Motor Vehicle Accident Procedures

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Motor Vehicle Accidents

Head-on vehicle collision

Today, there will be an average of 16,000 motor vehicle accidents in the United States. Of those 16,000, approximately 4,000 of those accidents will cause injuries and 87 will be fatal. If your employees are driving a motor vehicle for work, they could be involved in one of those accidents. If your employees aren’t prepared, they may not know what to do during what can be a very scary situation.

Benefits of Safe Driving

When employees practice safe driving, everyone benefits. The Occupational Safety and Health Administration (OSHA) reports that, “Motor vehicle crashes cost employers $60 billion annually in medical care, legal expenses, property damage, and lost productivity.” An employee who frequently has motor vehicle accidents and drives aggressively will likely end up with expensive tickets, high prices for insurance, and possibly some angry drivers who call the company to complain. Employees who practice safe driving can:

  • Extend the life of vehicles
  • Reduce spending on insurance and traffic tickets
  • Save lives

OSHA reported on several companies that took initiative to improve their driver safety. Companies who provided driver safety training saw significant benefits, including decreased preventable accidents, increased seat belt usage, injury prevention and saved lives.


Laws and Regulations

Employee texting while driving

The National Highway Traffic Safety Administration (NHTSA) requires states to maintain their own highway safety programs. These programs are required to focus on reducing accidents, injuries, and fatalities from highway driving, as well as improving driver education. AAA provides a digest of motor laws on their website, found here. Even though each state creates its own driving laws, many states have similar laws and regulations, especially relating to cell phone use while driving. According to the Governor’s Highway Safety Association, “18 states, D.C., Puerto Rico, Guam, and the U.S. Virgin Islands prohibit all drivers from using hand-held cell phones while driving.” In addition, “48 states, D.C., Puerto Rico, Guam and the U.S. Virgin Islands ban text messaging for all drivers.” As an employer, it is important that you provide information on relevant state laws to your employees.

Before an Accident

Preparation for a motor vehicle accident should always start with a documented plan. If your employees are driving for work frequently, you should maintain policies that address how employees should handle an accident. Those policies will vary depending on company needs, industry standards and state laws, but some information could include:

  • Accident reporting forms
  • Behavior at an accident scene
  • Contacting the police/employer
  • Paperwork to keep in the vehicle
Post Vehicle Accident Paperwork

An accident reporting form provides employees with an easy method for recording details, like the location, make and model of the other car, and any damages that were caused. Most drivers will also need to keep a copy of insurance paperwork for the vehicle they are driving, as well as a personal driver’s license and any other paperwork that your company or insurance agency requires. It’s also important for employees to remain calm and follow the process. A checklist can be used to help remind employees of what they need to do, such as when they need to call the police or how to notify their employer.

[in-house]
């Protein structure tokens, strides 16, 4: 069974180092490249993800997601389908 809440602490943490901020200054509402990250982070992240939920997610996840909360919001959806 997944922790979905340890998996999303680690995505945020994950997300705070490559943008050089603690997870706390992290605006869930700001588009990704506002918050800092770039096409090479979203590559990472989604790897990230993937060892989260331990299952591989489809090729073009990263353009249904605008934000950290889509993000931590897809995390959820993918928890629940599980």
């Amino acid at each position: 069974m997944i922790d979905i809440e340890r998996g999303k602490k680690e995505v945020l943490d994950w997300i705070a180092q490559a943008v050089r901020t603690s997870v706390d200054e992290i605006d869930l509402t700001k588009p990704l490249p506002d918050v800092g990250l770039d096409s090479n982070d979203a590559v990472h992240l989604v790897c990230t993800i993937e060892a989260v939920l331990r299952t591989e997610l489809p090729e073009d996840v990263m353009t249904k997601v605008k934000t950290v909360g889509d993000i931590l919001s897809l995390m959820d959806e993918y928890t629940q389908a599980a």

Whether your employees are using their own motor vehicles or company vehicles, all should have an emergency kit with crucial supplies. Some of the suggested supplies are:

  • Reflective clothing
  • Warning devices, like reflective triangles or flares
  • First aid supplies
  • Jumper cables
Cars driving in snow

This list is not exhaustive and will likely vary by company. For example, if your employees are working in a cold climate with a lot of snow, they may keep gloves, a blanket, and a shovel in the car. If your employees work in a very warm climate, they may keep bottled water, sunscreen, and car shades. As you develop a kit for employees, consider asking for suggestions. Your employees may already know what they need.


Many people do not want to even consider that an auto accident is possible, so they are unprepared panic after even a minor accident. This is why training in accident response is important. Consider the following:

  • How do you want your employees to behave after an accident?
  • What kind of paperwork do employees need to fill out?
  • Do your employees have a basic knowledge of first aid?

By not saying if, but when, you can prepare even the most nervous employees for an accident.

Employers should consider requiring employees who drive for work to take safe driving or defensive driving courses. While these courses cannot prevent all accidents, they can educate employees on:

  • Staying focused on driving
  • Identifying and avoiding common driving distractions
  • Being aware of other drivers and preparing for the unexpected
  • Planning ahead for the drive, including any stops to rest or eat

Defensive driving courses can also help those who might be driving in difficult or dangerous conditions. For example, if your employees frequently drive in the snow, a safe driving course can show them safe ways to recover the vehicle and prevent an accident or limit the damages if the vehicle does slide.


Safe driving will benefit you and your employees, both inside and outside of work. By providing your employees with the tools, materials, and resources they need, you can help make a post-accident scene a less stressful place for your employees.

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